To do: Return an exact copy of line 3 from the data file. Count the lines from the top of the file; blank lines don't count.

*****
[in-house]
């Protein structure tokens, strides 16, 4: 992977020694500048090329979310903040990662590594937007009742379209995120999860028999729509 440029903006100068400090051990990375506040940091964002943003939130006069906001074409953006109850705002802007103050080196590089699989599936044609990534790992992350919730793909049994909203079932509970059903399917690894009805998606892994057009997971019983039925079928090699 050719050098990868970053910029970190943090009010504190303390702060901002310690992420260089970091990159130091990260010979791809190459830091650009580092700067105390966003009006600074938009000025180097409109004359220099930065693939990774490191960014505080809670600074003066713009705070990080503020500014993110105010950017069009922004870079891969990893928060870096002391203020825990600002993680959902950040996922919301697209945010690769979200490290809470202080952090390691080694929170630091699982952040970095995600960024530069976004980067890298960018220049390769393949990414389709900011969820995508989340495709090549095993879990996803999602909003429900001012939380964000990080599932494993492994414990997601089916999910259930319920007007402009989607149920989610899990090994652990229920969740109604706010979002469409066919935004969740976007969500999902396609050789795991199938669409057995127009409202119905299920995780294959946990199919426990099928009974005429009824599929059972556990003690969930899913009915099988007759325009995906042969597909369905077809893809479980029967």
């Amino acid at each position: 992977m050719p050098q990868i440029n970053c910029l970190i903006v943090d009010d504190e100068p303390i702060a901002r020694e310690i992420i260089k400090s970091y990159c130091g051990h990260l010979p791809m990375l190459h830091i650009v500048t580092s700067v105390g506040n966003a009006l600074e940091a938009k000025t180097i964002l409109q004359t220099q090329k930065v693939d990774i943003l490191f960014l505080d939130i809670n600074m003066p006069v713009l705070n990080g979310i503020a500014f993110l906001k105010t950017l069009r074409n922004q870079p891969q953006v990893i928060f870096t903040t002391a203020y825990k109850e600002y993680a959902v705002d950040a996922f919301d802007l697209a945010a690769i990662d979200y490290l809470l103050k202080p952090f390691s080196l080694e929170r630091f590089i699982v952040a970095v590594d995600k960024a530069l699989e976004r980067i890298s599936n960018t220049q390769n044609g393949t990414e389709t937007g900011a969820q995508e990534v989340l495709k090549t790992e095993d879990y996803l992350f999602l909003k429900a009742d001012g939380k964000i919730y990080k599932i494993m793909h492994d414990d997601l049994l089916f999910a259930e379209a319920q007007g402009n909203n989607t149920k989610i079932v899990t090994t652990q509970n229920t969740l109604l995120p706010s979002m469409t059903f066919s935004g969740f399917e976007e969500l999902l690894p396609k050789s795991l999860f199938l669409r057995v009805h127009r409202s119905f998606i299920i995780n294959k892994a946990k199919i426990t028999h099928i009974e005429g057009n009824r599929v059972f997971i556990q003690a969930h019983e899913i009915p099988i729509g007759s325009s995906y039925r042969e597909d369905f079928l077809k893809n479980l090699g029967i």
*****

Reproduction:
């Amino acid at each position: 992977m050719p050098q990868i440029n970053c910029l970190i903006v943090d009010d504190e100068p303390i702060a901002r020694e310690i992420i260089k400090s970091y990159c130091g051990h990260l010979p791809m990375l190459h830091i650009v500048t580092s700067v105390g506040n966003a009006l600074e940091a938009k000025t180097i964002l409109q004359t220099q090329k930065v693939d990774i943003l490191f960014l505080d939130i809670n600074m003066p006069v713009l705070n990080g979310i503020a500014f993110l906001k105010t950017l069009r074409n922004q870079p891969q953006v990893i928060f870096t903040t002391a203020y825990k109850e600002y993680a959902v705002d950040a996922f919301d802007l697209a945010a690769i990662d979200y490290l809470l103050k202080p952090f390691s080196l080694e929170r630091f590089i699982v952040a970095v590594d995600k960024a530069l699989e976004r980067i890298s599936n960018t220049q390769n044609g393949t990414e389709t937007g900011a969820q995508e990534v989340l495709k090549t790992e095993d879990y996803l992350f999602l909003k429900a009742d001012g939380k964000i919730y990080k599932i494993m793909h492994d414990d997601l049994l089916f999910a259930e379209a319920q007007g402009n909203n989607t149920k989610i079932v899990t090994t652990q509970n229920t969740l109604l995120p706010s979002m469409t059903f066919s935004g969740f399917e976007e969500l999902l690894p396609k050789s795991l999860f199938l669409r057995v009805h127009r409202s119905f998606i299920i995780n294959k892994a946990k199919i426990t028999h099928i009974e005429g057009n009824r599929v059972f997971i556990q003690a969930h019983e899913i009915p099988i729509g007759s325009s995906y039925r042969e597909d369905f079928l077809k893809n479980l090699g029967i």